By Mark McConville
INCREDIBLE images have revealed the glamour of the once-idolised fire eating women and men of 1950’s Britain that dazzled crowds with their death-defying acts.
The stunning shots show the stunning Priscilla Birt rehearsing her circus act by balancing a flaming holder on her forehead while passing her body through a hoop, blowing a stream of petrol from her mouth to set the torch ablaze and placing a flaming torch into her mouth where she swallows the flames.
Other remarkable pictures show a fire eater joining a Fire Brigade’s weekly display in Huddersfield to give holidaymakers a surprise, Rhanee Mottee performing as a flame thrower and a performer named Tagora with his wheel of fire.
Tagora, who was also known as ‘the great Fakir’ was burned many times while playing with fire, but that didn’t daunt him.
Every night audiences at ‘Chu Chin Chow’ the ice spectacle at the Empire Pool Wembley were amazed at this man who could expel from his mouth a sheet of livid flame twice as long as himself.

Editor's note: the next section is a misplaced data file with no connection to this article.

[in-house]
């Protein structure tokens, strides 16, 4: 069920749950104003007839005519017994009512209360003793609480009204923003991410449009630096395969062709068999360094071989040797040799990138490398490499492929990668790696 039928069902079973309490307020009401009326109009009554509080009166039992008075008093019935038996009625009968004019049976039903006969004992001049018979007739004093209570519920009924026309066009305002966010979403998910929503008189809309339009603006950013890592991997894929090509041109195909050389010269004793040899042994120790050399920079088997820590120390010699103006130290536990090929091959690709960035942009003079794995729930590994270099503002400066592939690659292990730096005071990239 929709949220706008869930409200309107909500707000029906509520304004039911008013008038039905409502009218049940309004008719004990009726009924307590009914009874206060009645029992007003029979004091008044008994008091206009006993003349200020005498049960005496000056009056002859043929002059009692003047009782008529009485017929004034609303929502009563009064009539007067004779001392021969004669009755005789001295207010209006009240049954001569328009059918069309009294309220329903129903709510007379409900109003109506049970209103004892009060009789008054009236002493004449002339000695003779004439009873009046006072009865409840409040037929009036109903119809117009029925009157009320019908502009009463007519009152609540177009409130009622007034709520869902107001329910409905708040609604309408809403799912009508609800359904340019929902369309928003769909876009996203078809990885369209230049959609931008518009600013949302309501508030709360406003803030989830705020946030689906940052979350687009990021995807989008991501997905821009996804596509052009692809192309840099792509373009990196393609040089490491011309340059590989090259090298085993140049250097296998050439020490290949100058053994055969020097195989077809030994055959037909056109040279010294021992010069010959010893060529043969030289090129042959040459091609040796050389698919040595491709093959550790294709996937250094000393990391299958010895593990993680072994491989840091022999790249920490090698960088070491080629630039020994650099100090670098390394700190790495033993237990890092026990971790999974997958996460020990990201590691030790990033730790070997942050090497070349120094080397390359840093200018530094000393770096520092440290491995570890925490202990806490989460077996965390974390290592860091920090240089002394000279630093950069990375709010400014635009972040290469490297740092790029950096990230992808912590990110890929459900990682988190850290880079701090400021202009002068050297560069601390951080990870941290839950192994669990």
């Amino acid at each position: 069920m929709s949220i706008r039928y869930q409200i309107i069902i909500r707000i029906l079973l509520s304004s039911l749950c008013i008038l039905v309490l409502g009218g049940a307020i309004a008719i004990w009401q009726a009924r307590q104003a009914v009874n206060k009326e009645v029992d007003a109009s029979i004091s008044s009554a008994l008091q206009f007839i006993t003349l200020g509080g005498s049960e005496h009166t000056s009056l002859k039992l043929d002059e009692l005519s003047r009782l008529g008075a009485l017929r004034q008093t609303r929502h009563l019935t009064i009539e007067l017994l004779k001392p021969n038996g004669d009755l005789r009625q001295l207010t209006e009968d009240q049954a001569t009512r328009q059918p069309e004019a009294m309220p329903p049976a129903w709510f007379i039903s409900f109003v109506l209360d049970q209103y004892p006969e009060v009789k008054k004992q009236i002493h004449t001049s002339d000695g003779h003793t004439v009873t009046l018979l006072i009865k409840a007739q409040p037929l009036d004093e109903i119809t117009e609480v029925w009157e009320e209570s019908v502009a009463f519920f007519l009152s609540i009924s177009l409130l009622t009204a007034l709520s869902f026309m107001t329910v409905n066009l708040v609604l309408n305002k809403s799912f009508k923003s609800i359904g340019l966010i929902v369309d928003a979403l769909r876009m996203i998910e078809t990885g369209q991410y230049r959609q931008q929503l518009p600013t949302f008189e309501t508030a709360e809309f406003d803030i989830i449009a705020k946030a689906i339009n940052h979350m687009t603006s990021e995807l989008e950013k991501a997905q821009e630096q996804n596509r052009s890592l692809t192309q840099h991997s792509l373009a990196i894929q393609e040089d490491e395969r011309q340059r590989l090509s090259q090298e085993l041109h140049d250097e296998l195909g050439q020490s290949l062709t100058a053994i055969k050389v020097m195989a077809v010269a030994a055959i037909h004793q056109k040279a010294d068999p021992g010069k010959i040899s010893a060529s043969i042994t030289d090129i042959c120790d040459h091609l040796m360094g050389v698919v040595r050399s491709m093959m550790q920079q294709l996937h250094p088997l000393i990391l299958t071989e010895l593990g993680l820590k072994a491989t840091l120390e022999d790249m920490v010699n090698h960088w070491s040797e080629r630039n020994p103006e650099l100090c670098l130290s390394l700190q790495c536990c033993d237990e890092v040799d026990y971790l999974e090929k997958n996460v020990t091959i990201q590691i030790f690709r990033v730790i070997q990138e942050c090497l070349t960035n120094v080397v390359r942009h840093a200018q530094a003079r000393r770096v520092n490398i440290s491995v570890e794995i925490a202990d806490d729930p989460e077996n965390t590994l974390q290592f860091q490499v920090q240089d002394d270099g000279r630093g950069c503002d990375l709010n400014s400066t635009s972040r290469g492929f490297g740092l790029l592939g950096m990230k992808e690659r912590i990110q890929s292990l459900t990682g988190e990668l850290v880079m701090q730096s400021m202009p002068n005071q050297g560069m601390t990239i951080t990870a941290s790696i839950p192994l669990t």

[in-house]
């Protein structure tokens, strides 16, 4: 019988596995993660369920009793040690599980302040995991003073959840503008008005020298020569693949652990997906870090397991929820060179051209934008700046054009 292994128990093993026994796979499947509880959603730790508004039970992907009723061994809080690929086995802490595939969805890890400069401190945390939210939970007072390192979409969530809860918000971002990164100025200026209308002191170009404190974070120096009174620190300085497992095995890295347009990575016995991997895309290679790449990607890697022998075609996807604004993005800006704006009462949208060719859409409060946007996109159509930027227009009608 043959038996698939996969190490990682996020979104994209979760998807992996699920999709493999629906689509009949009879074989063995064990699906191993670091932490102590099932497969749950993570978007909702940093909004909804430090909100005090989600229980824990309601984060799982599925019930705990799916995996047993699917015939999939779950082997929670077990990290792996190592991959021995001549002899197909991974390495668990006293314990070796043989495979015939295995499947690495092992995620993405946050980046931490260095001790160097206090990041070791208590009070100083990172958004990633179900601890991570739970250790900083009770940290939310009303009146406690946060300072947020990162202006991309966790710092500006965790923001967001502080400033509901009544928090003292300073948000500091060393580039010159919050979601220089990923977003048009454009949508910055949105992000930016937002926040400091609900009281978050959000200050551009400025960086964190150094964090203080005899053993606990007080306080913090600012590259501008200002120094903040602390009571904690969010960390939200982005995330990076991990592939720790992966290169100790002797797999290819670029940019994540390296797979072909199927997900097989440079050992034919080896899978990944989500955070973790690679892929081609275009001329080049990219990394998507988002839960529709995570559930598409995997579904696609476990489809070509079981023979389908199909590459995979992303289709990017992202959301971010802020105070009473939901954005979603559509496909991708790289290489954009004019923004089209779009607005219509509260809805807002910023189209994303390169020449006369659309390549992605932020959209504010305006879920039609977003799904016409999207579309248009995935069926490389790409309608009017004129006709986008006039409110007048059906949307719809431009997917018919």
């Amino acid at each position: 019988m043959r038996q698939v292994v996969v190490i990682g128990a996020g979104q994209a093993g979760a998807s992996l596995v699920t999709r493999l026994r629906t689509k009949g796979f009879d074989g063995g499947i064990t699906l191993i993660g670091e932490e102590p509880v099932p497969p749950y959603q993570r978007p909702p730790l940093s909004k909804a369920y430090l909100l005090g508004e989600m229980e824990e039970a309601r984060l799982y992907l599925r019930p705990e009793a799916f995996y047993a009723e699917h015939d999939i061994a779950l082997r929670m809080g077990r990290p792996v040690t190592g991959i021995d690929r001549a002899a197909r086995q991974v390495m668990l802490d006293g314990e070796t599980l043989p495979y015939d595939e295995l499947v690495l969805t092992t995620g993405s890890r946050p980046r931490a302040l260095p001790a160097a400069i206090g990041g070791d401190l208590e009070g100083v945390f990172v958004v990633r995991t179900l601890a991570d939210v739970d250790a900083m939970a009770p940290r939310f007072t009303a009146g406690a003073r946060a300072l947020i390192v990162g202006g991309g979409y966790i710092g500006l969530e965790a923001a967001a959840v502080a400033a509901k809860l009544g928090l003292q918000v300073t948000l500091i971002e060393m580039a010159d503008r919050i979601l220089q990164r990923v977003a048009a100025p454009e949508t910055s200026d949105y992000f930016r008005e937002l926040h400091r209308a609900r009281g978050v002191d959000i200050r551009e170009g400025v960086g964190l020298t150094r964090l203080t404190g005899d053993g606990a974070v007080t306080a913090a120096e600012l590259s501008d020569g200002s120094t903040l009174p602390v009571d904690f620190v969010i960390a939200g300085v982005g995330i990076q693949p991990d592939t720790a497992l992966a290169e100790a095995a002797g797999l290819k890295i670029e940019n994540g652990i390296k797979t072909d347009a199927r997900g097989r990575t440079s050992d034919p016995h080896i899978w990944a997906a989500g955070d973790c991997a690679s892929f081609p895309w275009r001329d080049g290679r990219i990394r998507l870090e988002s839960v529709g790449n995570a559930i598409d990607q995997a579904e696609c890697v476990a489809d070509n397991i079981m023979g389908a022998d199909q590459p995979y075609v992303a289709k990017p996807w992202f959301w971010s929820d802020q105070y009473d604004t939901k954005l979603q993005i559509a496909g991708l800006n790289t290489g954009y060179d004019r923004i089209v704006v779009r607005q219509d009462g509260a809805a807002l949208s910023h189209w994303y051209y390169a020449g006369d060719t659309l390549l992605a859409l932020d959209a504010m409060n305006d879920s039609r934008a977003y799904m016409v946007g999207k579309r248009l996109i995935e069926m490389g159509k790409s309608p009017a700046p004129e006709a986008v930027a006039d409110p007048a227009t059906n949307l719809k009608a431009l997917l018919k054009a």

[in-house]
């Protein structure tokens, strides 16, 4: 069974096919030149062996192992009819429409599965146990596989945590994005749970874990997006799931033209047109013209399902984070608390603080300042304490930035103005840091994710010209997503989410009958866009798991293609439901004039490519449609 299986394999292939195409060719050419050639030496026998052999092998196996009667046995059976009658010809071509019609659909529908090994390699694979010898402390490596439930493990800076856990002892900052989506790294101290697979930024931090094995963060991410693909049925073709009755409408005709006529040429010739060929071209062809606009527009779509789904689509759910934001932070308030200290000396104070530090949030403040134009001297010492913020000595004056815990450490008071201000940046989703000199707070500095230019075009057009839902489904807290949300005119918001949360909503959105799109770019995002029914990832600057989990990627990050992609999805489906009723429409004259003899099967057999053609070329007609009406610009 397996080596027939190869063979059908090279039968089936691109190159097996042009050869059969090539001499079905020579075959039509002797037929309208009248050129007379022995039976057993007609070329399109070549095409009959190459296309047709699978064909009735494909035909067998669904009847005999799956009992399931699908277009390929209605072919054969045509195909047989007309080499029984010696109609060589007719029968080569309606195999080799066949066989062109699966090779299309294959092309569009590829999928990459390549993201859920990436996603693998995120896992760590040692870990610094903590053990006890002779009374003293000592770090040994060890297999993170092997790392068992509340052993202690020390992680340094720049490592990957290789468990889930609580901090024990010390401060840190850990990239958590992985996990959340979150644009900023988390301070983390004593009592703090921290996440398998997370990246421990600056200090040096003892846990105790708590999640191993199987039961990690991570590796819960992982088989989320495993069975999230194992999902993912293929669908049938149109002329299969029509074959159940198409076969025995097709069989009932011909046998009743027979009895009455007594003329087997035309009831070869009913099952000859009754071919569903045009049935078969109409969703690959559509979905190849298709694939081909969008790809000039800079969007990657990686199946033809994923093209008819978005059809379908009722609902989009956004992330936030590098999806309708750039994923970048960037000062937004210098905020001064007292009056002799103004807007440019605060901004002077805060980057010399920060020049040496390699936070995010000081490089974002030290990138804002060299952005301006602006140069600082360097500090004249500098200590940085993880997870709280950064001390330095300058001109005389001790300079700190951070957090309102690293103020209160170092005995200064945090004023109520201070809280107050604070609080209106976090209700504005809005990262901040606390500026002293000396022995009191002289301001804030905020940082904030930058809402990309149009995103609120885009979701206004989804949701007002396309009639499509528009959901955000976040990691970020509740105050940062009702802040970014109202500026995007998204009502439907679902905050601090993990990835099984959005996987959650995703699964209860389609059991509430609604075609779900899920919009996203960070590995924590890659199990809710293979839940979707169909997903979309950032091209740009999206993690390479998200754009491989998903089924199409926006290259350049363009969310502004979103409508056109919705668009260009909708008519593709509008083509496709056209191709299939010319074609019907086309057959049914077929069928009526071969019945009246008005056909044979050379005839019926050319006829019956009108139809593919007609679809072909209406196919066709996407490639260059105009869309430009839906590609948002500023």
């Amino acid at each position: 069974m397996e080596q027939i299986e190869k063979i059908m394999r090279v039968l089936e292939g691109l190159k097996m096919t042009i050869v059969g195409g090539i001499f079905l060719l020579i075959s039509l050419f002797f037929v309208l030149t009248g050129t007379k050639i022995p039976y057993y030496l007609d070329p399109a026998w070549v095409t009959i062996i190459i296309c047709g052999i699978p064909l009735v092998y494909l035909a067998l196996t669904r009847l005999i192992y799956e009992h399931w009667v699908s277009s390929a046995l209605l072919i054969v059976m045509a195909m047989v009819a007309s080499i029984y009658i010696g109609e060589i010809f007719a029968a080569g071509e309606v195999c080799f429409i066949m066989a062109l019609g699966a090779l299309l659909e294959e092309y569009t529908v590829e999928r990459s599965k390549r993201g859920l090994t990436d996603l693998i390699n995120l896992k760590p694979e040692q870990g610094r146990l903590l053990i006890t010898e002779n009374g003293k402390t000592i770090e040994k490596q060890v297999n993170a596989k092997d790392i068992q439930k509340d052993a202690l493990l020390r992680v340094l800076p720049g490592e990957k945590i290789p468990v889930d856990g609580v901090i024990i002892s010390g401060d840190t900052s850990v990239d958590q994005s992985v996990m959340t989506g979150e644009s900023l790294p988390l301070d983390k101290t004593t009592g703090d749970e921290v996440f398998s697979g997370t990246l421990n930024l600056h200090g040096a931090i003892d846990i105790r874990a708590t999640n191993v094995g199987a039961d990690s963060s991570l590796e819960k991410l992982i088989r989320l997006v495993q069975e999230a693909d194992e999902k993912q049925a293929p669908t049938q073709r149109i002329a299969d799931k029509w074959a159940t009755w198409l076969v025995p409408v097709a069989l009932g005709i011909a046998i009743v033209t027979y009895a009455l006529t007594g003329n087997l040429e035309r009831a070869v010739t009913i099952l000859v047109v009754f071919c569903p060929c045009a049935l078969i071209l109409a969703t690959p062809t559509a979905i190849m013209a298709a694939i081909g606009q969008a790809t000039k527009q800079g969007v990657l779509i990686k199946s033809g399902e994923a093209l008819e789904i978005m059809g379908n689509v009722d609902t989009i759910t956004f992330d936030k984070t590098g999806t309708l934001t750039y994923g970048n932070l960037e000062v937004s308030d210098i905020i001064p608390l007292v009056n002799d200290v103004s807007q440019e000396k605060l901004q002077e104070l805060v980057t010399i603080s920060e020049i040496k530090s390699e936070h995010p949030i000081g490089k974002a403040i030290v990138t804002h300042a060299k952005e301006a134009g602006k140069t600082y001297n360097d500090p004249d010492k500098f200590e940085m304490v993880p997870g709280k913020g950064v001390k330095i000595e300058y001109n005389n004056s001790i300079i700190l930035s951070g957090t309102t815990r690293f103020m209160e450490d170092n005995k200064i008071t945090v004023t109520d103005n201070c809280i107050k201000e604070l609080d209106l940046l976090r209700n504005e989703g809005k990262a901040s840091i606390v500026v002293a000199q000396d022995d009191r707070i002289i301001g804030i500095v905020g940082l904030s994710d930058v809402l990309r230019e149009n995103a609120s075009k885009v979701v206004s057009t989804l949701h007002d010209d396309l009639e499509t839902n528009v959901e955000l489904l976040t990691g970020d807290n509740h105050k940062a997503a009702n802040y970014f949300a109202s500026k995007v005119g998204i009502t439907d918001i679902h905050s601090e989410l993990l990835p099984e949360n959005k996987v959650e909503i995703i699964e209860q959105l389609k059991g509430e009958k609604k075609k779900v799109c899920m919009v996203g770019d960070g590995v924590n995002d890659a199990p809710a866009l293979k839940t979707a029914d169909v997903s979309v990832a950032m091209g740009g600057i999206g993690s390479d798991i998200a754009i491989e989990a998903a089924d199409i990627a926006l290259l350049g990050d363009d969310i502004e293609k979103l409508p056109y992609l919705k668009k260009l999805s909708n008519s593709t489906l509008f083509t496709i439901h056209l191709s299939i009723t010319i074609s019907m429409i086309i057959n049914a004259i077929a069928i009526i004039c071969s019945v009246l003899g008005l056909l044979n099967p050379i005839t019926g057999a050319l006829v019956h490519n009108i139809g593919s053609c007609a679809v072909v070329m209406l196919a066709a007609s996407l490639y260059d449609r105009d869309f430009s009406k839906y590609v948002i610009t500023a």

Fire eating is the act of putting a flaming object into the mouth and extinguishing it. It became a part of the standard sideshow acts in the late 1880s and was often seen as one of the entry-level skills for sideshow performers, although skilled fire performers, such as those who can use the difficult and dangerous vapour transfers and produce large breaths of fire are regarded as equals in the circus community for their skill and devotion to their art.
Other than sound fire safety precautions and some practical advice regarding the laws of physics, there are few secrets to eating fire. Torches do not burn with “cold flames” nor is there any special substance in the performer’s mouth other than saliva.
It is instead the cutting off of the oxygen from the flame which extinguishes it and the evaporation of saliva with the water in the alcoholic solution which keeps the nearby surfaces cool while it is still burning.